Project lead: Christoffer Holmgård
Procedural Personas are low fidelity representations of players that can be used by game developers to understand and test game content.
More formally, they are generative player models.
They represent how different kinds of players care about different things in games – playing the game in different styles. The idea is that this can be helpful for game designers building content for a game.
For instance, in a platform game, one player might prefer to play rashly, taking a lot of risks, but completing levels quickly, while another player prefers to play cautiously, collecting all the items in the level.
The video here shows procedural personas used for the game MiniDungeons inside the level design tool Sentient Sketchbook by Antonios Liapis: A game designer comes up with a level design. Then, using personas, different ways of playing the level are displayed, and personas are used as critics to computationally evolve alternative level designs that fit each persona better
The preferences of the personas in the video are defined by different utility functions. The video shows:
- A Baseline pragmatic player that just wants to reach the exit.
- A Monster Killer that wants to kill every monster in the level.
- A Treasure Collector that wants to collect every treasure in the level.
The utility functions used are simple and award points to various event occurrences in the game, listed in the table below. Once a persona completes a level, the total sum of utility points across all events that occurred in that level are summed.
|Persona||Move||Kill a Monster||Collect a Treasure||Die||Reach the Exit|
These simple utility functions implementing different weights create variation in persona behaviors.
In order to turn the utility weights into actual actions, allowing the personas to play(test) the game, we use an A*-based controller that tells the personas about distances to various elements in the level.
The controller takes the form of seven linear perceptrons that select between possible next destinations, and make a new selection for each turn in the game. The controller network is illustrated below.
In order to configure each persona, an evolutionary algorithm is applied. Each persona plays multiple MiniDungeons levels thousands of times, until the best weights for the network are identified. The evolutionary algorithm is shown here.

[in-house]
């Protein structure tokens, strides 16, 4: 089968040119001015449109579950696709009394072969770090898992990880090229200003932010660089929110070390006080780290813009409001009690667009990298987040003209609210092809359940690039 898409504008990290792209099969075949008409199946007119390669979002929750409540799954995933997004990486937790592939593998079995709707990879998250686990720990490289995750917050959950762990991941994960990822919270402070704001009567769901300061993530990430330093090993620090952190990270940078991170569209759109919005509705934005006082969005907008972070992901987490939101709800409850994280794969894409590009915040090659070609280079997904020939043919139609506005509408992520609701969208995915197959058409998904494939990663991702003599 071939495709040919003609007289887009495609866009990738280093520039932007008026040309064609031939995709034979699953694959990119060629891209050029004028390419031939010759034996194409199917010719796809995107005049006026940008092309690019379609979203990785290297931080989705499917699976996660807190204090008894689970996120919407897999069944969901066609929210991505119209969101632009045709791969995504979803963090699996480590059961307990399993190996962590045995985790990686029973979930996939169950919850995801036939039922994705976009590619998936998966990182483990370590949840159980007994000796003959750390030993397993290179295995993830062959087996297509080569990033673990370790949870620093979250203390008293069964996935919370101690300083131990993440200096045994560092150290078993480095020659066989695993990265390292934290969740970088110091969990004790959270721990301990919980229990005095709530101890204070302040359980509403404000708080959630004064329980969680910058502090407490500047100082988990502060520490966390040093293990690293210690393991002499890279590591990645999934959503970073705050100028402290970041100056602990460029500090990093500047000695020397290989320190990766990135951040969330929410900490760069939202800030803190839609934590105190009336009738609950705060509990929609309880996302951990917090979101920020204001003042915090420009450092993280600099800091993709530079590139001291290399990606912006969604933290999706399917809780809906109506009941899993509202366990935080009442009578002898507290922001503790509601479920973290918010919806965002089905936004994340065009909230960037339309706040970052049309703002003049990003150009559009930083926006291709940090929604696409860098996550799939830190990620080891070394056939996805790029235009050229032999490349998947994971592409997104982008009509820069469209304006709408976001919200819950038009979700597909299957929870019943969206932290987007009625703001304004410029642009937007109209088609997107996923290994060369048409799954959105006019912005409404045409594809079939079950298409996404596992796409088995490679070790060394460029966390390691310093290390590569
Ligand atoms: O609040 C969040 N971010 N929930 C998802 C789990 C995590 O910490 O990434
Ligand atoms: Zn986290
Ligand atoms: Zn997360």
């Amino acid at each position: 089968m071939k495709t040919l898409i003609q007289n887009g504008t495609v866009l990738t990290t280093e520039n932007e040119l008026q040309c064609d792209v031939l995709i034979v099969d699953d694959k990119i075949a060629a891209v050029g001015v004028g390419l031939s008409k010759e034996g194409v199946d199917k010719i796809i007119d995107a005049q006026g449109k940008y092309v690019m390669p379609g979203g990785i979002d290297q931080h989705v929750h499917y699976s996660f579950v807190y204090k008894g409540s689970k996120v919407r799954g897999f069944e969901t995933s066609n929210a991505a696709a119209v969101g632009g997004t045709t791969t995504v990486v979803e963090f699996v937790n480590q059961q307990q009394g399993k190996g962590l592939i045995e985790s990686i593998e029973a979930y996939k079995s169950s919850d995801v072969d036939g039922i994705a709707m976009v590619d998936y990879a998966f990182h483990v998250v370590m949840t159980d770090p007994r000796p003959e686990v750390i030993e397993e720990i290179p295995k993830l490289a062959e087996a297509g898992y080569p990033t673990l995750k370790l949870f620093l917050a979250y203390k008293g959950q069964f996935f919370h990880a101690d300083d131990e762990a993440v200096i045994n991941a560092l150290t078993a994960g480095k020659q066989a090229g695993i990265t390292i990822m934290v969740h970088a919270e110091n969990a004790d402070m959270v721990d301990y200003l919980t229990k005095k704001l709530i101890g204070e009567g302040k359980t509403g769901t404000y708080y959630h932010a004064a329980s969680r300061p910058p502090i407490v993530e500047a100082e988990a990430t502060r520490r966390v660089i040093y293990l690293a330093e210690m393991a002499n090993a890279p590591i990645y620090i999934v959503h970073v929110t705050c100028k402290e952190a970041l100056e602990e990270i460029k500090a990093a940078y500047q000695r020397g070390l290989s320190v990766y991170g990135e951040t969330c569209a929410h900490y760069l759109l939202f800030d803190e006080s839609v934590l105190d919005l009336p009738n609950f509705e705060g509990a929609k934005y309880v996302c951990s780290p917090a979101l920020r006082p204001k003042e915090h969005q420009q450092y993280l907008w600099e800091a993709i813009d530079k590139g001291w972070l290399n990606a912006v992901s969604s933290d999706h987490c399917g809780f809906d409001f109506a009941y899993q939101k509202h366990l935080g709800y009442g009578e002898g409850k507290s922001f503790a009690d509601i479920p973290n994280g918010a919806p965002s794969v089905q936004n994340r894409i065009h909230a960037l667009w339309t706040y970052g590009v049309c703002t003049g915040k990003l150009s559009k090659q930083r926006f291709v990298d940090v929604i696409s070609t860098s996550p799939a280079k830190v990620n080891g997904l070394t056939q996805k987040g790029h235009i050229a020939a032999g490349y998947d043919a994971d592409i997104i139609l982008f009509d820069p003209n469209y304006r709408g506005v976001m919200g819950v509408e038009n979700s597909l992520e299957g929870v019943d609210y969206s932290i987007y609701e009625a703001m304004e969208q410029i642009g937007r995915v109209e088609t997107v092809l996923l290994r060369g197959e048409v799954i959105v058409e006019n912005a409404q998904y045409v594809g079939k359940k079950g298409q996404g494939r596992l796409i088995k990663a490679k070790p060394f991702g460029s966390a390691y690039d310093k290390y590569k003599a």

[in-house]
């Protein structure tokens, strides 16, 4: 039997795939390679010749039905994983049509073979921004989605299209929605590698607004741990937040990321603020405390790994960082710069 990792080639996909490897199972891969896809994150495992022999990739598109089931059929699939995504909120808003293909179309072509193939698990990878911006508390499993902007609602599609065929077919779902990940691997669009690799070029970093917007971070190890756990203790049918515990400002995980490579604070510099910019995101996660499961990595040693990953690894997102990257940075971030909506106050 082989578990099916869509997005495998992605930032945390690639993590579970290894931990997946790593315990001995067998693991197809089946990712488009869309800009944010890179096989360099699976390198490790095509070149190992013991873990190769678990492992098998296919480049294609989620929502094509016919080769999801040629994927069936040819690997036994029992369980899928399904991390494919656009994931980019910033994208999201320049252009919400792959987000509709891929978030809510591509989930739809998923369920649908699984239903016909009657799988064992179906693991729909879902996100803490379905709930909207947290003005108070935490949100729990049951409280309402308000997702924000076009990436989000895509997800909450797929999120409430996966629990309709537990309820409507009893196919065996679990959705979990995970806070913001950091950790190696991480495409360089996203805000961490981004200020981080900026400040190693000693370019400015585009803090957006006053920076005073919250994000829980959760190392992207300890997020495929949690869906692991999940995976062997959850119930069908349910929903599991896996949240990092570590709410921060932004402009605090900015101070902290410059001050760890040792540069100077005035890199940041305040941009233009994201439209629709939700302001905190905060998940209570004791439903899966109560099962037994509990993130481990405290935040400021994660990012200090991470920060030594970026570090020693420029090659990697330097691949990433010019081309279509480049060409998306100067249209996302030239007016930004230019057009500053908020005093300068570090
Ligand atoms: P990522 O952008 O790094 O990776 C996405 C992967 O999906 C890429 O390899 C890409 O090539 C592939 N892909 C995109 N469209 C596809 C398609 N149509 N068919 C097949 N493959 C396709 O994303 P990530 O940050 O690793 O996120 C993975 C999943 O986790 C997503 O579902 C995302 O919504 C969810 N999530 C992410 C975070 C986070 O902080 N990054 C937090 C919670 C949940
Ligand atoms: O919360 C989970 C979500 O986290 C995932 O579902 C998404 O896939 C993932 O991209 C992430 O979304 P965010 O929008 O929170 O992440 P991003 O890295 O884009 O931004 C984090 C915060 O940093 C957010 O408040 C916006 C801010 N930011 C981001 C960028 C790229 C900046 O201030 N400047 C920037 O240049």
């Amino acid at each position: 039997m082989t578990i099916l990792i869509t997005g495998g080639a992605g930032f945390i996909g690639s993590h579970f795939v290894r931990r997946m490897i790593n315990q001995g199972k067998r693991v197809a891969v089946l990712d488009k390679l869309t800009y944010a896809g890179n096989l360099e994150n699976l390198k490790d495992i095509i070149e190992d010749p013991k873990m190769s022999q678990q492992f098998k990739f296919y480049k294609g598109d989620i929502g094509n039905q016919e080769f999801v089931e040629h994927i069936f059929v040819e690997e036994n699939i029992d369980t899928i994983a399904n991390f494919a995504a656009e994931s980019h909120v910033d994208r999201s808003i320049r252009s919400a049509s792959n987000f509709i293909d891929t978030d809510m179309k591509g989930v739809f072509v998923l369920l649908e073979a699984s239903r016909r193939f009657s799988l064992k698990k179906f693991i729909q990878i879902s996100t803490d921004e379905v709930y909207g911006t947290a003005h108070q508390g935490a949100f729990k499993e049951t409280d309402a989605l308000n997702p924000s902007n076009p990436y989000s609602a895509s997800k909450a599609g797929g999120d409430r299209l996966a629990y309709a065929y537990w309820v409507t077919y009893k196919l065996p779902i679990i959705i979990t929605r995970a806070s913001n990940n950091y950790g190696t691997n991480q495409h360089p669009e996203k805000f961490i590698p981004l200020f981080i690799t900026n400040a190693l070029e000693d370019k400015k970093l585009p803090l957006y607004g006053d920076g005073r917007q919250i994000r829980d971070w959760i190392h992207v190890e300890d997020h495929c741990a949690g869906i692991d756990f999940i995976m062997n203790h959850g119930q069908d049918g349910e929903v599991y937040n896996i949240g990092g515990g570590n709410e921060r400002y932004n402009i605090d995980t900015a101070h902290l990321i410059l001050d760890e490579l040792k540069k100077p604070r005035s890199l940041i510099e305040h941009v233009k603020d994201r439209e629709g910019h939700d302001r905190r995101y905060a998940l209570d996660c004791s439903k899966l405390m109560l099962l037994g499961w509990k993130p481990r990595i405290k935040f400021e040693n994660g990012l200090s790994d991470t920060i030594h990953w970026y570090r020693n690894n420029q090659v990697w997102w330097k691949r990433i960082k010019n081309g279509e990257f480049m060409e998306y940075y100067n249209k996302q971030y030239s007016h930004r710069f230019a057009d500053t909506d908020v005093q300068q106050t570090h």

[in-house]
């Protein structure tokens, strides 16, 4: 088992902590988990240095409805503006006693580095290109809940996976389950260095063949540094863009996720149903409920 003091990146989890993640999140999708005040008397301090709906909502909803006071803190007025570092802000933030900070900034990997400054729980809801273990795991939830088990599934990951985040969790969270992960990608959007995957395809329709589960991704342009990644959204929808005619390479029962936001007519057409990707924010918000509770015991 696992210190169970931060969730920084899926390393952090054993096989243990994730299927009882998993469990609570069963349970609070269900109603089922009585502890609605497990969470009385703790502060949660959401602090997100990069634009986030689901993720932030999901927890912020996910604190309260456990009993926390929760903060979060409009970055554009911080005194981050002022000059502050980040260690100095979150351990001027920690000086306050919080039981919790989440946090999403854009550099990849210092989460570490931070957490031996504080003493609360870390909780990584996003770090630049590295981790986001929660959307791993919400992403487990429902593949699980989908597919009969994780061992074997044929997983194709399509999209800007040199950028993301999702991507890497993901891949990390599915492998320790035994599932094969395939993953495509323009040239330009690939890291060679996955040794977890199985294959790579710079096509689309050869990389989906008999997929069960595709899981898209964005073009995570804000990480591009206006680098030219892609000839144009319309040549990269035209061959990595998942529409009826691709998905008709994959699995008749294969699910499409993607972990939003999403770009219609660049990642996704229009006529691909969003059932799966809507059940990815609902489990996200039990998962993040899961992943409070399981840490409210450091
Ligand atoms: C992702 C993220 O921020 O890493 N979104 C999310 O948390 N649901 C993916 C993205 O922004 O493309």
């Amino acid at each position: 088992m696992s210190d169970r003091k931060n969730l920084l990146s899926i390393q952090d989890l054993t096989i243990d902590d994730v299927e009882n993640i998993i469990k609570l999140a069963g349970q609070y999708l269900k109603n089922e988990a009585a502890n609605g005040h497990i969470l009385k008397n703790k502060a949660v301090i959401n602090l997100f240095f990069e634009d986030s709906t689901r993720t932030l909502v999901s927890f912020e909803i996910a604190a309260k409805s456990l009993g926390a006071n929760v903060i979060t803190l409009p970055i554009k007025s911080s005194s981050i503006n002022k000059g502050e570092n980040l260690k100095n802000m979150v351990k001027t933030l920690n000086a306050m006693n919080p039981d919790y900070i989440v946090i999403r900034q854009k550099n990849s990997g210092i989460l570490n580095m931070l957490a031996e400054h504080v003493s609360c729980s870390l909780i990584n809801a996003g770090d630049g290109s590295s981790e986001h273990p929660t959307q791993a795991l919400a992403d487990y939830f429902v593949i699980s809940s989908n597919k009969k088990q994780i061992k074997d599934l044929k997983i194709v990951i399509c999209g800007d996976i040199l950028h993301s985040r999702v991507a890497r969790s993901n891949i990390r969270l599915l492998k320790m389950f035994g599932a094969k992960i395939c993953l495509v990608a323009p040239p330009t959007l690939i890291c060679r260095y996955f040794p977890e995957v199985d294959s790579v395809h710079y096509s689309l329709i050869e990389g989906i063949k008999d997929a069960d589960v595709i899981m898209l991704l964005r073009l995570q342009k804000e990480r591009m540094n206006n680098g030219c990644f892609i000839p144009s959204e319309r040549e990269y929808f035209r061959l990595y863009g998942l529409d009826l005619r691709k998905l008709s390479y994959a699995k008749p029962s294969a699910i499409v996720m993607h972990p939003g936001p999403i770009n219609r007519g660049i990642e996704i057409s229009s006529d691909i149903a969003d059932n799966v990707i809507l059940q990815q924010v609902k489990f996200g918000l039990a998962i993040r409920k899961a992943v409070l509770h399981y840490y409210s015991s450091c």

Other Uses of Personas
While the main purpose of personas is to give designers a quick way of seeing different play styles in action within their game, we're also experimenting with other uses. We've previously used personas to classify individual players, by comparing them to the personas and finding out which one they resemble the most.
Ongoing and Future Work
- Christoffer Holmgård, Antonios Liapis, Julian Togelius, Georgios N. Yannakakis: "Monte-Carlo Tree Search for Persona Based Player Modeling," in Player Modeling Proceedings of the Eleventh Artificial Intelligence and Interactive Digital Entertainment Conference, 2015.
- Christoffer Holmgård, Antonios Liapis, Julian Togelius, Georgios N. Yannakakis: "MiniDungeons 2: An Experimental Game for Capturing and Modeling Player Decisions," in Demo Proceedings of the 10th Conference on the Foundations of Digital Games (FDG), 2015.
- Antonios Liapis, Christoffer Holmgård, Georgios N. Yannakakis, Julian Togelius: "Procedural Personas as Critics for Dungeon Generation," in Applications of Evolutionary Computation, vol. 9028, LNCS. Springer, 2015. [Best Paper Award of the EvoGAMES track]
- Christoffer Holmgård, Antonios Liapis, Julian Togelius, Georgios N. Yannakakis: "Personas versus Clones for Player Decision Modeling," in Proceedings of the International Conference on Entertainment Computing (ICEC), 2014.
- Christoffer Holmgård, Antonios Liapis, Julian Togelius, Georgios N. Yannakakis: "Evolving Personas for Player Decision Modeling," in Proceedings of the IEEE Conference on Computational Intelligence and Games (CIG), 2014.
- Christoffer Holmgård, Antonios Liapis, Julian Togelius, Georgios N. Yannakakis: "Generative Agents for Player Decision Modeling in Games," in Poster Proceedings of the 9th Conference on the Foundations of Digital Games (FDG), 2014.